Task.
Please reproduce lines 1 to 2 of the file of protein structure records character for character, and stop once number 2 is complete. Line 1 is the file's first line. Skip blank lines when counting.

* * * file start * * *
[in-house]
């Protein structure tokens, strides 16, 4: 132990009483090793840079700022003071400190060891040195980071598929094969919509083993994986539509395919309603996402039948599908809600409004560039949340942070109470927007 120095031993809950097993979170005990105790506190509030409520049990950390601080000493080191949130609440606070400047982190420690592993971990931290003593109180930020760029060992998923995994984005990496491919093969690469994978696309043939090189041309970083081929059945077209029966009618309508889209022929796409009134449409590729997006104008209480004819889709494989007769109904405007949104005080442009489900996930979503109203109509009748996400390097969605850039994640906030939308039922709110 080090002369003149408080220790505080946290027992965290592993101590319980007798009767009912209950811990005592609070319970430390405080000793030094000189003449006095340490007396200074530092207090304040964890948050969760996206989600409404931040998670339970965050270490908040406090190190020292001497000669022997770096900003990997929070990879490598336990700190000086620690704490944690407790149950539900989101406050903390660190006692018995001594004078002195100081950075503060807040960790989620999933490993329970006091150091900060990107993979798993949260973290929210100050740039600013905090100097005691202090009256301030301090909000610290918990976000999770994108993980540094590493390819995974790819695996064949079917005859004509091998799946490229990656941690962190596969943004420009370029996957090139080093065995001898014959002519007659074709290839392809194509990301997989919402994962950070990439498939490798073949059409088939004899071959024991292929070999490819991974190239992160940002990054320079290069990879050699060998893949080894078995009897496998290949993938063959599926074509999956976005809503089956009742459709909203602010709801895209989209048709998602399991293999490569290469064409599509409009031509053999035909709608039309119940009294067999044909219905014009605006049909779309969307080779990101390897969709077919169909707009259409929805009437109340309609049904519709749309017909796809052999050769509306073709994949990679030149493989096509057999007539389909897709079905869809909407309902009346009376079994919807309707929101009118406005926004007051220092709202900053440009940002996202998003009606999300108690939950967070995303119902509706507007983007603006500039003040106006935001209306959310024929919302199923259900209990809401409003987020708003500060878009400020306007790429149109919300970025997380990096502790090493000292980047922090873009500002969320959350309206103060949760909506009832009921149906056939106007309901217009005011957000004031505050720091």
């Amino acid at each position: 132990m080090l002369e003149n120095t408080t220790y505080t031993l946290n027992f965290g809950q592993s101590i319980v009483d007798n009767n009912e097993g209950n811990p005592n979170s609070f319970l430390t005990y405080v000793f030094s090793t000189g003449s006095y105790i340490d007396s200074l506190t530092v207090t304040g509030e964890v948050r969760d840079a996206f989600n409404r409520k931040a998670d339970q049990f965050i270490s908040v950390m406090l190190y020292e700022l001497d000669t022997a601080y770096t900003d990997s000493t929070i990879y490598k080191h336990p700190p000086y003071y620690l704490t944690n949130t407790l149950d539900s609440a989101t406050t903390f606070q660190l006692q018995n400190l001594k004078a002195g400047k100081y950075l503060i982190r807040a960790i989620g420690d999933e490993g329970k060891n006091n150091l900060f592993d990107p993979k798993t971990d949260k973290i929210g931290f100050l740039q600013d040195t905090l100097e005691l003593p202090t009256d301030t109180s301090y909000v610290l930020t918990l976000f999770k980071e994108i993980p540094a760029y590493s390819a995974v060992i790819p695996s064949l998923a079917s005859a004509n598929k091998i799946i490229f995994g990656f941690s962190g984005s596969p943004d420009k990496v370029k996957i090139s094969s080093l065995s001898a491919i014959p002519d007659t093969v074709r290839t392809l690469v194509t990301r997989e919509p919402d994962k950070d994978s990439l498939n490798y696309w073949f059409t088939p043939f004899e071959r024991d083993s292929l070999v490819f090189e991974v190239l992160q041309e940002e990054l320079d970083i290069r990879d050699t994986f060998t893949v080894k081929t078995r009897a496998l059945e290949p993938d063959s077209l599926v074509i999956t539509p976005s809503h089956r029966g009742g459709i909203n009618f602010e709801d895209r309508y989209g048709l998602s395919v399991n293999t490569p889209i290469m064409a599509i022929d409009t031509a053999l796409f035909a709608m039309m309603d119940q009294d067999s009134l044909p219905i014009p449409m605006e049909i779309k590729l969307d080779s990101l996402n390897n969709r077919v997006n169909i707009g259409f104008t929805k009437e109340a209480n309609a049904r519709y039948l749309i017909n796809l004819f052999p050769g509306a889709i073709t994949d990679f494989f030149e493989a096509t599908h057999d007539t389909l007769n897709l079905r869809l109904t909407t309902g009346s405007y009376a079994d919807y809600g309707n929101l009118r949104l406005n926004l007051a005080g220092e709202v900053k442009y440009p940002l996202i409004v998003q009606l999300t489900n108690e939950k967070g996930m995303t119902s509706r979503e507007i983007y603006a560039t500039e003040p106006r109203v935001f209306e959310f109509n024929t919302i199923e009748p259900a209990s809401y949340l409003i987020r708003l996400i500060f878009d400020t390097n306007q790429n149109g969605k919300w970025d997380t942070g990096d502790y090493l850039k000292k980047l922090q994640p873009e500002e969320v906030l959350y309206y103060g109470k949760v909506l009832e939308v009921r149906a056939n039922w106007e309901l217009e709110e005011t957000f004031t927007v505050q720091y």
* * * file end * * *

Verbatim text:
[in-house]
């Protein structure tokens, strides 16, 4: 132990009483090793840079700022003071400190060891040195980071598929094969919509083993994986539509395919309603996402039948599908809600409004560039949340942070109470927007 120095031993809950097993979170005990105790506190509030409520049990950390601080000493080191949130609440606070400047982190420690592993971990931290003593109180930020760029060992998923995994984005990496491919093969690469994978696309043939090189041309970083081929059945077209029966009618309508889209022929796409009134449409590729997006104008209480004819889709494989007769109904405007949104005080442009489900996930979503109203109509009748996400390097969605850039994640906030939308039922709110 080090002369003149408080220790505080946290027992965290592993101590319980007798009767009912209950811990005592609070319970430390405080000793030094000189003449006095340490007396200074530092207090304040964890948050969760996206989600409404931040998670339970965050270490908040406090190190020292001497000669022997770096900003990997929070990879490598336990700190000086620690704490944690407790149950539900989101406050903390660190006692018995001594004078002195100081950075503060807040960790989620999933490993329970006091150091900060990107993979798993949260973290929210100050740039600013905090100097005691202090009256301030301090909000610290918990976000999770994108993980540094590493390819995974790819695996064949079917005859004509091998799946490229990656941690962190596969943004420009370029996957090139080093065995001898014959002519007659074709290839392809194509990301997989919402994962950070990439498939490798073949059409088939004899071959024991292929070999490819991974190239992160940002990054320079290069990879050699060998893949080894078995009897496998290949993938063959599926074509999956976005809503089956009742459709909203602010709801895209989209048709998602399991293999490569290469064409599509409009031509053999035909709608039309119940009294067999044909219905014009605006049909779309969307080779990101390897969709077919169909707009259409929805009437109340309609049904519709749309017909796809052999050769509306073709994949990679030149493989096509057999007539389909897709079905869809909407309902009346009376079994919807309707929101009118406005926004007051220092709202900053440009940002996202998003009606999300108690939950967070995303119902509706507007983007603006500039003040106006935001209306959310024929919302199923259900209990809401409003987020708003500060878009400020306007790429149109919300970025997380990096502790090493000292980047922090873009500002969320959350309206103060949760909506009832009921149906056939106007309901217009005011957000004031505050720091």